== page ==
Accepting the Double Check: Learning How to Drop Your Ego

As a hospitalist you are likely faced with keeping up with multiple patients, their medical conditions, and the continuation of quality care on a daily basis. When consulting with and ultimately providing treatment plans for patients, it is important to remember to confer with nurses, other specialists and even outside providers to be sure you are covering all bases. By setting aside pride, going the extra mile, and practicing something called “double-checking”, hospitalists can help clarify clinical direction with other colleagues. Providers who participate in double-checking are considerably more likely to improve patient safety by doing their part to eliminate an array of medical errors.

The process of double-checking usually requires training and a dedicated environment of medical professionals willing to follow certain protocols. Although it can seem robust at first, once this method is in place as the standard of care, hospitalists and their colleagues can rest assured that engaging in double-checking can help mitigate mistakes.

So, what is double-checking?

Double-checking is the practice of preventing medical inaccuracies and improving patient safety by utilizing cross-collaboration between health care staff and providers. This can include reviewing a colleague’s work and care plan or having your own work or care plan reviewed by a colleague or team.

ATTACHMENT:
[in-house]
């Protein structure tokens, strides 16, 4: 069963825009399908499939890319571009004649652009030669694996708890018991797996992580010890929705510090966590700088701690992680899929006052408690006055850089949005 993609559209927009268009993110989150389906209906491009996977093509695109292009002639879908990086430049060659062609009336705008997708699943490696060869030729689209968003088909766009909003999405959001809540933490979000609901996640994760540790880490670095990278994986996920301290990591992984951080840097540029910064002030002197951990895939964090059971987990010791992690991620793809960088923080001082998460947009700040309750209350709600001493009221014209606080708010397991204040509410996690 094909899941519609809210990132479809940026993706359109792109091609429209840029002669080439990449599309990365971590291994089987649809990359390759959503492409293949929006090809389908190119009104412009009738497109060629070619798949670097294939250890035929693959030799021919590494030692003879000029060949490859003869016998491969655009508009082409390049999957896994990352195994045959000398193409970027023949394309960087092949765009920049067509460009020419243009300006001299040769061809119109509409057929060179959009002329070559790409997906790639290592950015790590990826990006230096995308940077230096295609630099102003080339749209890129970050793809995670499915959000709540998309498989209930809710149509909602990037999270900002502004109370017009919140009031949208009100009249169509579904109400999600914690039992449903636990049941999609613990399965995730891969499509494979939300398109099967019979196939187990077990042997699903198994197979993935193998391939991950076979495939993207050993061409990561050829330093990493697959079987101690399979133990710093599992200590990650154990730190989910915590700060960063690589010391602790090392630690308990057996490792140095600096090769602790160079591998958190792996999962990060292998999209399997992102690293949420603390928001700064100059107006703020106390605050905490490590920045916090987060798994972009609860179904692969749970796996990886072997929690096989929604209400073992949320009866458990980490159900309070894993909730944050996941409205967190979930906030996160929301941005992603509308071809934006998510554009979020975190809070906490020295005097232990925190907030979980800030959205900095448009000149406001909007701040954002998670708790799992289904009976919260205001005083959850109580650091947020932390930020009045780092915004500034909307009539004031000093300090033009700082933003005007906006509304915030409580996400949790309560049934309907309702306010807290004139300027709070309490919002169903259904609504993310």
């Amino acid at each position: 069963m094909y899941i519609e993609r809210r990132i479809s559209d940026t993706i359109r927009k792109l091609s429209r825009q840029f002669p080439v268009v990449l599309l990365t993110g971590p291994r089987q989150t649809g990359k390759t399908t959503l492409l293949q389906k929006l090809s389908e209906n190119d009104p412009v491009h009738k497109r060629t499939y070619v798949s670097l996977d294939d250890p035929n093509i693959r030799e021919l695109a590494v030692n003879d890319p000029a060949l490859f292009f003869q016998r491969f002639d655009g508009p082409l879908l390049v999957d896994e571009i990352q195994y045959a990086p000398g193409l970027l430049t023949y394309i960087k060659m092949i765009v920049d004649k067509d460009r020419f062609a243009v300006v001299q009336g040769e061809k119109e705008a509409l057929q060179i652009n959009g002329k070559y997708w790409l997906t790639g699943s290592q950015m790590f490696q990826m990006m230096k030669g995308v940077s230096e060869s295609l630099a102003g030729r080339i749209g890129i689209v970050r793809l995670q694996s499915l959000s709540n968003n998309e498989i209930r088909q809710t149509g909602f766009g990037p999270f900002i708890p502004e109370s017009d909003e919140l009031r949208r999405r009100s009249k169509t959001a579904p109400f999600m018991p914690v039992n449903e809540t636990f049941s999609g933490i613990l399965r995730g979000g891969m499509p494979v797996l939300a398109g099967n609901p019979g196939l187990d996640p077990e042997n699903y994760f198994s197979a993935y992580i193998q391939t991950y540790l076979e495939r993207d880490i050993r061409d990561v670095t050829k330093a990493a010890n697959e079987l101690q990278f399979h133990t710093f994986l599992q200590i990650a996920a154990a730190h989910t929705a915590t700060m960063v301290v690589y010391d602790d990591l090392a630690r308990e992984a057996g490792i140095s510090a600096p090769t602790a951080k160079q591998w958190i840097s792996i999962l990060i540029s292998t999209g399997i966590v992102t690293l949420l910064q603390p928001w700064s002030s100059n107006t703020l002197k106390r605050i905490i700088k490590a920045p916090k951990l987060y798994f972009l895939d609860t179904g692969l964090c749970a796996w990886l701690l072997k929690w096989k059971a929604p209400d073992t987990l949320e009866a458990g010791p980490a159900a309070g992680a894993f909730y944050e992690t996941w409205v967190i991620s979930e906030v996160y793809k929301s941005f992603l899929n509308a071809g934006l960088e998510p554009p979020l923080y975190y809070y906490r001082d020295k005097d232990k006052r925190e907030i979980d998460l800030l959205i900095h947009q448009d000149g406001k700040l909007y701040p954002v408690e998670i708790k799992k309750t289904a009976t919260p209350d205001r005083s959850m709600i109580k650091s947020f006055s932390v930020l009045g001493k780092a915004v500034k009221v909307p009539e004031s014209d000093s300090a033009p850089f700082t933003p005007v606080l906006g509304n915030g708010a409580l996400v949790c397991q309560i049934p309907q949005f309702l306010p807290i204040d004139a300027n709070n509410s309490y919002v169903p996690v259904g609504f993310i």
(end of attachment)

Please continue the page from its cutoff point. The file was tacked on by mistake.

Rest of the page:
A few rational checks a hospitalist can make with their team include asking the following:

  • Do I have the right patient?
  • What are the prescribed medications the patient is taking? Are they correct? Is the dosing appropriate?
  • Does the patient have any allergies to medications, especially any that you have considered administering?
  • Does the medication’s indication match the patient’s diagnosis or health condition?
  • Have the proper monitoring tests been ordered? Are the test results verified as belonging to the correct patient?
  • Have you created a checklist as a reminder of following specific processes with the patient?
  • Have you spoken to other practitioners or team members about your plan of care?
  • Have you followed up with specialists outside of your scope of expertise?

Until signing off on your own work, it can be critical to double-check and lessen the probability for any oversights.

For organizations that do not regularly practice double-checking, some hospitalists may take offense to the idea of being questioned or receiving pushback. It’s important in these situations for hospitalists to put aside their egos and not become emotionally charged or overreact. It’s also just as important for those doing the double-checking to be respectful in the way they ask questions. One of the biggest points to remember is that the practice of double-checking is not something to be taken as a personal insult, but rather a way to help patients receive the best care possible.

Whether you practice double-checking, or are interested in learning more about it, there is always room for improvement. If you don’t have any sort of peer-review program within your medical group, perhaps you can be a catalyst for positive change at your workplace and challenge the status quo by introducing the idea of double-checking.

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Contact Advanced Care Hospitalists to Learn More

ACH is a Lakeland-based hospitalist group providing comprehensive patient care in community hospitals across Central Florida. If you are interested in learning more about our programs, services, providers or becoming a partner facility, please call us at 863-816-5884 or fill out a contact form online.